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Proposed healthcare changes could prevent jumping on and off healthcare

The U.S. Senate is still in a hold up over repealing and replacing the Affordable Care Act, also known as Obamacare.

While the U.S. House has passed a bill, the Senate is still mulling over the bill, which could come up for a vote again after the August recess.

One of the concerns involved with the new healthcare plan is whether or not there will be a resurgence of insurers refusing coverage to those with pre-existing conditions.

“Really, before the Affordable Healthcare Act, HIPAA actually somewhat took care of that,” said Joel Jasper, with Morgan White Group.

Jasper said after the ACA went into effect, people were buying coverage, getting a procedure or treatment, and then cancelling it, much like people do with car insurance.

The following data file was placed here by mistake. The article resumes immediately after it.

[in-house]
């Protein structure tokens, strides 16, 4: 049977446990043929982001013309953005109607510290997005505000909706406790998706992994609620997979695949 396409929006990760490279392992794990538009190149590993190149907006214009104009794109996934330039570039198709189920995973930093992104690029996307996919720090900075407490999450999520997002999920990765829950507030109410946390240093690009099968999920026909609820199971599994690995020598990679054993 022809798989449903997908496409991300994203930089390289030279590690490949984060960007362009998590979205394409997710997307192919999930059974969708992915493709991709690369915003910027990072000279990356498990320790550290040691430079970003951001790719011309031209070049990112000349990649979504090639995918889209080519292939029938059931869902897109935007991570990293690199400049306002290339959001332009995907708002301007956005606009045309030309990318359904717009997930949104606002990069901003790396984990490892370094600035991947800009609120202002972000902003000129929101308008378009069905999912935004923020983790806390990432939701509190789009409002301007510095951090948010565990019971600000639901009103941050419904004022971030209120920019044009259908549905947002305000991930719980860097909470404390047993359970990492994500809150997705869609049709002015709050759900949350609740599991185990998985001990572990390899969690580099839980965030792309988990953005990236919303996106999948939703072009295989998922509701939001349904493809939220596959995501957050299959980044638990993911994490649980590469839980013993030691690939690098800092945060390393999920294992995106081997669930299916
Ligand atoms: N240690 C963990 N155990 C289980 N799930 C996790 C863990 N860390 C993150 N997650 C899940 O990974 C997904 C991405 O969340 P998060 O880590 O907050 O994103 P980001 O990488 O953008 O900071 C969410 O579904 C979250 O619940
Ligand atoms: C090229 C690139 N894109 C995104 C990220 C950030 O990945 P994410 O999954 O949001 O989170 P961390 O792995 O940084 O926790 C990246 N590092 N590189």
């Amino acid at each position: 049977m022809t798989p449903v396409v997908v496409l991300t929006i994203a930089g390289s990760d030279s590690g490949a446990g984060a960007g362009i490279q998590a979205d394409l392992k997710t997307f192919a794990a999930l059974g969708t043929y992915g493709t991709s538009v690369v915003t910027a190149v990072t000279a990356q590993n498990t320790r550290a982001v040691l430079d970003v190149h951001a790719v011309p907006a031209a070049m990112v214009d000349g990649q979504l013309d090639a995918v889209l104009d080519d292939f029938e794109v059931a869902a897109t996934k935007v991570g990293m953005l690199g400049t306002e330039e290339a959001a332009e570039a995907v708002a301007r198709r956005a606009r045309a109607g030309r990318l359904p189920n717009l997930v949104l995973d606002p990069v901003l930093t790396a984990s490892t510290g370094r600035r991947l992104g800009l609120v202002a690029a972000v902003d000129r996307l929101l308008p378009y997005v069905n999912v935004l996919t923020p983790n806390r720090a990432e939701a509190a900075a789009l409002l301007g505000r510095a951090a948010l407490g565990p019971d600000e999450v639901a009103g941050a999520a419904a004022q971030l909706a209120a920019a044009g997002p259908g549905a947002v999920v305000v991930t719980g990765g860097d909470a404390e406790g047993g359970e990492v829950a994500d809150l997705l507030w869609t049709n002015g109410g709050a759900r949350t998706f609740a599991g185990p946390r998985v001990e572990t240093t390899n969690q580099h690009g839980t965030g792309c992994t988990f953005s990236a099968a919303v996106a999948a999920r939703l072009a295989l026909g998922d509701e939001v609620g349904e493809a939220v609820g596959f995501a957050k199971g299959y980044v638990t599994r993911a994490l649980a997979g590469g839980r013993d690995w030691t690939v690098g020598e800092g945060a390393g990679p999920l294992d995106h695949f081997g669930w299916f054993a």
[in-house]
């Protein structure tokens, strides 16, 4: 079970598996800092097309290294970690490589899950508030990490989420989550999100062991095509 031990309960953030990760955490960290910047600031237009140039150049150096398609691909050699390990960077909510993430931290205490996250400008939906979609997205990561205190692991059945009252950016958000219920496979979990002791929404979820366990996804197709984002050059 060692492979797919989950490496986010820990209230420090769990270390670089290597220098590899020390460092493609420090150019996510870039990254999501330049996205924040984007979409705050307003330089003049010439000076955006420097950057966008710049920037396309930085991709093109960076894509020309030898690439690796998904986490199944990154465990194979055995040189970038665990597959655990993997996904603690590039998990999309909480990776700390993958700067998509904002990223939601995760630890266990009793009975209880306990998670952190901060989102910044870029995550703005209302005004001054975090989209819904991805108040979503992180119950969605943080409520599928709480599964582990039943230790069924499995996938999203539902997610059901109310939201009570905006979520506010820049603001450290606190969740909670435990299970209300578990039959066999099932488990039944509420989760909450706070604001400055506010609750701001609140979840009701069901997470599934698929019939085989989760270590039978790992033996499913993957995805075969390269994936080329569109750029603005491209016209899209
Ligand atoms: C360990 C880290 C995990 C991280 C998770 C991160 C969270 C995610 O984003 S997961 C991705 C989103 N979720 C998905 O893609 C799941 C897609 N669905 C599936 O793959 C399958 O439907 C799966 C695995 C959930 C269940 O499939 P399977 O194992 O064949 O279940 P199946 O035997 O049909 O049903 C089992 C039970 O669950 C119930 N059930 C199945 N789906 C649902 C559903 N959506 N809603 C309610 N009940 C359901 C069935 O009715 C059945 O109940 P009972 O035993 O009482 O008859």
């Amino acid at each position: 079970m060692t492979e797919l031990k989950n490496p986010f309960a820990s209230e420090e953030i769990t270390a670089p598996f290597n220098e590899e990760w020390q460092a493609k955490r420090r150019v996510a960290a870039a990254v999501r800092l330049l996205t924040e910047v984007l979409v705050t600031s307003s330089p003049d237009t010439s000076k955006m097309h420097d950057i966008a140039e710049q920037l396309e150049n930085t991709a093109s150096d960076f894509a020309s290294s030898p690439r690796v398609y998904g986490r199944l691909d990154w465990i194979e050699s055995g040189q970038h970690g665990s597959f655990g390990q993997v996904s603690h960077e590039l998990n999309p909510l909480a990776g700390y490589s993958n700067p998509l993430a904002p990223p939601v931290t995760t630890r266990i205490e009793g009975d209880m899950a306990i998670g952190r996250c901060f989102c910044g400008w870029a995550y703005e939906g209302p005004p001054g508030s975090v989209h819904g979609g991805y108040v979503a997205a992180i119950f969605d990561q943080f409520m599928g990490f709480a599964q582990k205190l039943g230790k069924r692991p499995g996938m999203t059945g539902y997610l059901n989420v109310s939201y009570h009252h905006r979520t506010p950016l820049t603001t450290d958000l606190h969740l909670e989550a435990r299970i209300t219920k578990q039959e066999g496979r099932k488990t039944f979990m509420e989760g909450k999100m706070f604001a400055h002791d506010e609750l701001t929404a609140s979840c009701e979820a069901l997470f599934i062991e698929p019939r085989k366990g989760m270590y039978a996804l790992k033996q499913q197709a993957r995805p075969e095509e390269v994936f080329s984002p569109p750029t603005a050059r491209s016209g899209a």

“I’ve had one of the major insurers tell me that the average time that people were staying on the plan was four months,” said Jasper.

“That tells you that they’re getting on it, they’re going to get their healthcare, then they’re dropping it and buying it again when something else comes up,” said Jasper. “That’s not insurance, and that’s not how that works.”

Jasper said the House version of the bill, which passed to the Senate for consideration, imposed a fine for that action.

“They were saying ‘okay, if you drop coverage, we’re going to add a 30 percent surcharge when you come to get coverage again,” said Jasper.

The Senate made changes to that portion.

“They changed that,” said Jasper. “They went to a six month waiting period.”

Still, the Affordable Care Act is law of the land, and there’s still time before the Senate vote.

“Right now, everything is the same,” said Jasper. “Nothing is changing until something passes and goes into law.”

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